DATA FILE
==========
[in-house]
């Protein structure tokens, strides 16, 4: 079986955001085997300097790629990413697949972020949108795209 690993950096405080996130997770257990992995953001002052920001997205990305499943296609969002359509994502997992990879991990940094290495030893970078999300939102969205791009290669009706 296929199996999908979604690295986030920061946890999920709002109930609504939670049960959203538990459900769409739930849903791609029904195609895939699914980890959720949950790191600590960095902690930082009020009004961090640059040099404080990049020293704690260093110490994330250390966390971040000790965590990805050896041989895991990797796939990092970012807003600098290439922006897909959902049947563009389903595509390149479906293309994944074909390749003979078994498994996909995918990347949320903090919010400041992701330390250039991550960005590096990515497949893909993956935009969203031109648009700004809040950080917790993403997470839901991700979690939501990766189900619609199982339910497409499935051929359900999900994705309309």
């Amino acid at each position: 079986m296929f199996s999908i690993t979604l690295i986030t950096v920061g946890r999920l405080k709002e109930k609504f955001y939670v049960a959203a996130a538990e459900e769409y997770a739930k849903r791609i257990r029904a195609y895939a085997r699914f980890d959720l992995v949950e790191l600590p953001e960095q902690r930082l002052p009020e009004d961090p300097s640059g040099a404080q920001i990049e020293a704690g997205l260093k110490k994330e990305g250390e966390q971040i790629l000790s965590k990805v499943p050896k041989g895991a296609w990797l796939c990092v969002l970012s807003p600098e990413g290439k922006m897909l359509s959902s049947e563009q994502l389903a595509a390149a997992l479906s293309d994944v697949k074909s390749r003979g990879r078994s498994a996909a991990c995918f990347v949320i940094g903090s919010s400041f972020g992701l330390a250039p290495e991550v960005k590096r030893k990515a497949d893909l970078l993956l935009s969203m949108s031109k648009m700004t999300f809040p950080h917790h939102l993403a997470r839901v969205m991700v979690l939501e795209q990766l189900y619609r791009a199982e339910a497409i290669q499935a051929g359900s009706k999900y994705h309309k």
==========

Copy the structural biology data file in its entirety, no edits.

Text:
[in-house]
């Protein structure tokens, strides 16, 4: 079986955001085997300097790629990413697949972020949108795209 690993950096405080996130997770257990992995953001002052920001997205990305499943296609969002359509994502997992990879991990940094290495030893970078999300939102969205791009290669009706 296929199996999908979604690295986030920061946890999920709002109930609504939670049960959203538990459900769409739930849903791609029904195609895939699914980890959720949950790191600590960095902690930082009020009004961090640059040099404080990049020293704690260093110490994330250390966390971040000790965590990805050896041989895991990797796939990092970012807003600098290439922006897909959902049947563009389903595509390149479906293309994944074909390749003979078994498994996909995918990347949320903090919010400041992701330390250039991550960005590096990515497949893909993956935009969203031109648009700004809040950080917790993403997470839901991700979690939501990766189900619609199982339910497409499935051929359900999900994705309309």
């Amino acid at each position: 079986m296929f199996s999908i690993t979604l690295i986030t950096v920061g946890r999920l405080k709002e109930k609504f955001y939670v049960a959203a996130a538990e459900e769409y997770a739930k849903r791609i257990r029904a195609y895939a085997r699914f980890d959720l992995v949950e790191l600590p953001e960095q902690r930082l002052p009020e009004d961090p300097s640059g040099a404080q920001i990049e020293a704690g997205l260093k110490k994330e990305g250390e966390q971040i790629l000790s965590k990805v499943p050896k041989g895991a296609w990797l796939c990092v969002l970012s807003p600098e990413g290439k922006m897909l359509s959902s049947e563009q994502l389903a595509a390149a997992l479906s293309d994944v697949k074909s390749r003979g990879r078994s498994a996909a991990c995918f990347v949320i940094g903090s919010s400041f972020g992701l330390a250039p290495e991550v960005k590096r030893k990515a497949d893909l970078l993956l935009s969203m949108s031109k648009m700004t999300f809040p950080h917790h939102l993403a997470r839901v969205m991700v979690l939501e795209q990766l189900y619609r791009a199982e339910a497409i290669q499935a051929g359900s009706k999900y994705h309309k």